Like other alternative fuels, biodiesel is produced domestically — even locally. It reduces our need for imported oil and helps support local industry. North Carolina currently has five biodiesel plants that are each able to produce from one to five million gallons of fuel annually. Biodiesel has a very attractive energy balance ratio. According to a University of Idaho and US DA study, for every unit of fossil fuel energy that went into producing biodiesel, 5.5 units of energy are provided for use.

For more information:

1. Read the Biodiesel Fact Sheet

2. Join the “Friends of Biodiesel” listserve: A forum where biodiesel ‘newbies’ and experts can ask and answer questions about producing, distributing, and using biodiesel in North Carolina. Join now by sending an email to: mj2@lists.ncsu.edu with the subject line empty and only the following in the body (replace the brackets with your email address):

subscribe friendsofbiodiesel [EmailAddress]

What Vehicles are Available?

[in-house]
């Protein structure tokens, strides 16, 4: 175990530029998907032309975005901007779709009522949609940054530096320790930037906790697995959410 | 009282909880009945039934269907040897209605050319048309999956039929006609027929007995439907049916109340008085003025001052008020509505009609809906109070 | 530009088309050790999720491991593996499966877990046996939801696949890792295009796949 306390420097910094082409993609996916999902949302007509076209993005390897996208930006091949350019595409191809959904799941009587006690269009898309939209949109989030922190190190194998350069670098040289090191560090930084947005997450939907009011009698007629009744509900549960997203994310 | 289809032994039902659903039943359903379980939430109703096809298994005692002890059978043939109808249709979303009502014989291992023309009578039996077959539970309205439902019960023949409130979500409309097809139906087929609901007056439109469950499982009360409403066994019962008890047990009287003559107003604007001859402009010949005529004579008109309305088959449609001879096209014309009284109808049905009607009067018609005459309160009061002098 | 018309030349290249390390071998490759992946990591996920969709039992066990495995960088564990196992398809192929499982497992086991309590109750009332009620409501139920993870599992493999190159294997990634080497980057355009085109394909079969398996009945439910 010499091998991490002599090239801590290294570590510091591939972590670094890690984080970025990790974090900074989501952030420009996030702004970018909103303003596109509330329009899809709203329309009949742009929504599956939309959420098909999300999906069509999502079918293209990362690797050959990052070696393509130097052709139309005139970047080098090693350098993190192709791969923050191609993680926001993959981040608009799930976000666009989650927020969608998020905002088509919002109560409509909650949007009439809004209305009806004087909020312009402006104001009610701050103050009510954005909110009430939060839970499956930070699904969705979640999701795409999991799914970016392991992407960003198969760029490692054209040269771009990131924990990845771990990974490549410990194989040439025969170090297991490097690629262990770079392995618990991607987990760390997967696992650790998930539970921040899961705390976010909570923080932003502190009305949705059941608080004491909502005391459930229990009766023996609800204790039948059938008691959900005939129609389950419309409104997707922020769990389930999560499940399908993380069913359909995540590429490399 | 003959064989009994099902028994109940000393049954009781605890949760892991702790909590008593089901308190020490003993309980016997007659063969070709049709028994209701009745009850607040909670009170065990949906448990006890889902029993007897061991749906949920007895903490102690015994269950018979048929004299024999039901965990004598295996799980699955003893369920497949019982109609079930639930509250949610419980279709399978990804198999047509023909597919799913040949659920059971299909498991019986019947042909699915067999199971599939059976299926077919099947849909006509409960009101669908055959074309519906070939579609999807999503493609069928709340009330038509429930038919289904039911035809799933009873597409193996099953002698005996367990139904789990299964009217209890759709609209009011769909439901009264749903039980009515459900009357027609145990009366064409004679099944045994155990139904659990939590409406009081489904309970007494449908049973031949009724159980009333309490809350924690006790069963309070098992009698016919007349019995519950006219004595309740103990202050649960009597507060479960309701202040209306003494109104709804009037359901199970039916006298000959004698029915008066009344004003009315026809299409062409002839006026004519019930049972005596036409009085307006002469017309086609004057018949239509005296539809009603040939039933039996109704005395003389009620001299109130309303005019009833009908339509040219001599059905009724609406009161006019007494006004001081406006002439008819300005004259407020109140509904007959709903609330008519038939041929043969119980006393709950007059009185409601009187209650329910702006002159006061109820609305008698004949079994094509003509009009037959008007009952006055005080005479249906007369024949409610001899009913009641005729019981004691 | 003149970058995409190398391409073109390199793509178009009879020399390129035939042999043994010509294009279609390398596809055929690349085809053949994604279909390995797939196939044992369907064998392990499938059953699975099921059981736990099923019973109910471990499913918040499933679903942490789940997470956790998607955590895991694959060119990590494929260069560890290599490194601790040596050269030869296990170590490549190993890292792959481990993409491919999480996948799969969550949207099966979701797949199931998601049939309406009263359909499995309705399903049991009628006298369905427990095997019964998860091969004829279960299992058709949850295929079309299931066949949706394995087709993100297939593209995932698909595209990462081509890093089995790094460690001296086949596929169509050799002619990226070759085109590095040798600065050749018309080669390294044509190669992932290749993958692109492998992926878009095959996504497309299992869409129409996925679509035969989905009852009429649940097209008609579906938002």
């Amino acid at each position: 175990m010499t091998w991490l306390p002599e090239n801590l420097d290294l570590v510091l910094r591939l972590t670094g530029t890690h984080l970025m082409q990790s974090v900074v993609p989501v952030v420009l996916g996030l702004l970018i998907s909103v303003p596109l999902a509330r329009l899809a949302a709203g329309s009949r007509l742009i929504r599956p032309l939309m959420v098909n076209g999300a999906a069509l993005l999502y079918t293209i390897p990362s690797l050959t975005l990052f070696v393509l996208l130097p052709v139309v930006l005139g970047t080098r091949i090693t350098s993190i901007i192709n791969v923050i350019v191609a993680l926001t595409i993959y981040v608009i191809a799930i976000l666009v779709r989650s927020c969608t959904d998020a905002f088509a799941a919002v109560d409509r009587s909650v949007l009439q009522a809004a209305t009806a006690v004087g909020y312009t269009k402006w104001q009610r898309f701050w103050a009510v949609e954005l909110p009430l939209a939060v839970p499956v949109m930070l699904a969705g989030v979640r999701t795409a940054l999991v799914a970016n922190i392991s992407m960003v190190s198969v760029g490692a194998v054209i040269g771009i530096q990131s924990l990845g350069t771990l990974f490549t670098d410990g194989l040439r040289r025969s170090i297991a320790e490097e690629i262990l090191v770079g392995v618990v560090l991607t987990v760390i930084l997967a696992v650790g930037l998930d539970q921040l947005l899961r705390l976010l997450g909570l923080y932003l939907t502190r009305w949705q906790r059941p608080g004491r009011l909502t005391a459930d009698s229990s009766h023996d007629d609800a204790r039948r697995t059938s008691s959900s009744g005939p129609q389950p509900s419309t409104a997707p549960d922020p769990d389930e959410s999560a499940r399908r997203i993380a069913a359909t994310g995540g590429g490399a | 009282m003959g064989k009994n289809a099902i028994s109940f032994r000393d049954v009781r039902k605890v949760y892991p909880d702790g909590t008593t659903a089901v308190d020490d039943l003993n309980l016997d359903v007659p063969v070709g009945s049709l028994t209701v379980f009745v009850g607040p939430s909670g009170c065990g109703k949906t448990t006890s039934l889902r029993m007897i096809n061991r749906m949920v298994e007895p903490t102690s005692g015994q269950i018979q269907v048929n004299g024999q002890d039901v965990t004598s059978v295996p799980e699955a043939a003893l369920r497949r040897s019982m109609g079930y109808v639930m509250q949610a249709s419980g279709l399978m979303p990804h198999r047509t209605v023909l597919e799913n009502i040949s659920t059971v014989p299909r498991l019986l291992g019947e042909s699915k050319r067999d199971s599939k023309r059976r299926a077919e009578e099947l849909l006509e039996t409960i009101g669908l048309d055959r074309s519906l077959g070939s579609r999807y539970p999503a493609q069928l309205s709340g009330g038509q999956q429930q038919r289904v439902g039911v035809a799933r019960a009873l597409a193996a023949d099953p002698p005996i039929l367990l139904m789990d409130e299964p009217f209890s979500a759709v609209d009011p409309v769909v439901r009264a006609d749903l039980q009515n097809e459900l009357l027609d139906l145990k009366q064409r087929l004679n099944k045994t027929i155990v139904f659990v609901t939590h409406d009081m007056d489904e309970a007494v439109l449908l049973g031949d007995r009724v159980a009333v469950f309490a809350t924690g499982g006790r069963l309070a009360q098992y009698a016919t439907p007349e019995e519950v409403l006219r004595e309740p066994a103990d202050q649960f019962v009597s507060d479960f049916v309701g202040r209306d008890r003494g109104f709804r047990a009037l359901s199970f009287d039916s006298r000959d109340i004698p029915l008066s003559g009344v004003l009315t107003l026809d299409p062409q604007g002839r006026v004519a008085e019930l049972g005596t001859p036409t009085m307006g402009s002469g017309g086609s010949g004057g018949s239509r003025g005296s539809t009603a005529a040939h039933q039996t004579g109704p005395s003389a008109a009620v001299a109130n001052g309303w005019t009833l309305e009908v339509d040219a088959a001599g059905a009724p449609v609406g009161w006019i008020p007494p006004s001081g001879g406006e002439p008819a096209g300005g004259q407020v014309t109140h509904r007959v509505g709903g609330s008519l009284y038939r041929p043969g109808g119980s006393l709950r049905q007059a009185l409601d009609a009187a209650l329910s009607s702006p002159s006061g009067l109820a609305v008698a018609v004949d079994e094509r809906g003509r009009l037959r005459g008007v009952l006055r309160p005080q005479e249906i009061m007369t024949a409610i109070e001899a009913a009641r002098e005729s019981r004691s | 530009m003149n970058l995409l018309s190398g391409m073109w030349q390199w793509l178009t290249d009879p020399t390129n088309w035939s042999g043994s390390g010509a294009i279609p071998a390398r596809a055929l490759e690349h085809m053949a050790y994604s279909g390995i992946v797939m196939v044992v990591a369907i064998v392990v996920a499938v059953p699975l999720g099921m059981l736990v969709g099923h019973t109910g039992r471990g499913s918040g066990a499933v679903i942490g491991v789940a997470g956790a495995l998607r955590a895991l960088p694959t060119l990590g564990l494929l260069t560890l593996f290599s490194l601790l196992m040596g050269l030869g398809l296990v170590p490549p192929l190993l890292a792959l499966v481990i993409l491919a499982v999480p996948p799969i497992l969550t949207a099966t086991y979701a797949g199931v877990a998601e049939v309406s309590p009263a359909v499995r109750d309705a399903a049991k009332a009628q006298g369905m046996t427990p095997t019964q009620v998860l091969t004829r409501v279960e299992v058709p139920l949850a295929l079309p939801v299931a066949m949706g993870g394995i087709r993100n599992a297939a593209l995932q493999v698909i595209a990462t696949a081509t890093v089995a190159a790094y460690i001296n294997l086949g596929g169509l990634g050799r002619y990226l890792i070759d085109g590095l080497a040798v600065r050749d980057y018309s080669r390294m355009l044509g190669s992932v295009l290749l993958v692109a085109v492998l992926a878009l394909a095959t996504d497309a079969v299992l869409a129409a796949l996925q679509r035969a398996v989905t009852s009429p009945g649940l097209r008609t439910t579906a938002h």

Almost any diesel engine purchased after 1993 can safely burn biodiesel without any modification at all. It’s not even necessary to empty your tank before switching to biodiesel, since biodiesel blends so easily with petroleum diesel. (AFDC)

Where Is Biodiesel?

You may be using biodiesel now without knowing it! A blend of up to 5% biodiesel can be included in regular ultra-low sulfur diesel without any labeling requirement. Higher blends can be found at 20 stations in NC. To view these locations check out our list of Biodiesel Retail Stations in North Carolina.

 

Additional Resources

Alternative Fuels Data Center

Alternative Fuel Tool Kit: Biodiesel Chapter

Biodiesel Case Study

Clean Transportation Buyers Book

Fleet Assessment

Incentives and Funding

National Biodiesel Board

 


Electric & Hybrid